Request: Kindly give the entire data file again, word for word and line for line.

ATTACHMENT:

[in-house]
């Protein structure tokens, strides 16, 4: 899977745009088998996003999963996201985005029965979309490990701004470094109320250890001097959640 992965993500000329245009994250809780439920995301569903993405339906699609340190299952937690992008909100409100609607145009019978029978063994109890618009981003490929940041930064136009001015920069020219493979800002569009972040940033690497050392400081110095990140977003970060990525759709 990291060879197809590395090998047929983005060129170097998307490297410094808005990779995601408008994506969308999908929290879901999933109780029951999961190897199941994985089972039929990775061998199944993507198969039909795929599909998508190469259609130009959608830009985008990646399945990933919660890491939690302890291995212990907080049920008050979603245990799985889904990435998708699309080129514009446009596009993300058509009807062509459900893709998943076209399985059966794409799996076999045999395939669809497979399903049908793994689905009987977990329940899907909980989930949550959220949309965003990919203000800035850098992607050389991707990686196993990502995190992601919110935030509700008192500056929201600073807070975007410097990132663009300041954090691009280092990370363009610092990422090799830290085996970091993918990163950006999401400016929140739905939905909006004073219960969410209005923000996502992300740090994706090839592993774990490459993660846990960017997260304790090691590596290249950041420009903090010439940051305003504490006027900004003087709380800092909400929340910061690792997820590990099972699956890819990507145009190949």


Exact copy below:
[in-house]
């Protein structure tokens, strides 16, 4: 899977745009088998996003999963996201985005029965979309490990701004470094109320250890001097959640 992965993500000329245009994250809780439920995301569903993405339906699609340190299952937690992008909100409100609607145009019978029978063994109890618009981003490929940041930064136009001015920069020219493979800002569009972040940033690497050392400081110095990140977003970060990525759709 990291060879197809590395090998047929983005060129170097998307490297410094808005990779995601408008994506969308999908929290879901999933109780029951999961190897199941994985089972039929990775061998199944993507198969039909795929599909998508190469259609130009959608830009985008990646399945990933919660890491939690302890291995212990907080049920008050979603245990799985889904990435998708699309080129514009446009596009993300058509009807062509459900893709998943076209399985059966794409799996076999045999395939669809497979399903049908793994689905009987977990329940899907909980989930949550959220949309965003990919203000800035850098992607050389991707990686196993990502995190992601919110935030509700008192500056929201600073807070975007410097990132663009300041954090691009280092990370363009610092990422090799830290085996970091993918990163950006999401400016929140739905939905909006004073219960969410209005923000996502992300740090994706090839592993774990490459993660846990960017997260304790090691590596290249950041420009903090010439940051305003504490006027900004003087709380800092909400929340910061690792997820590990099972699956890819990507145009190949």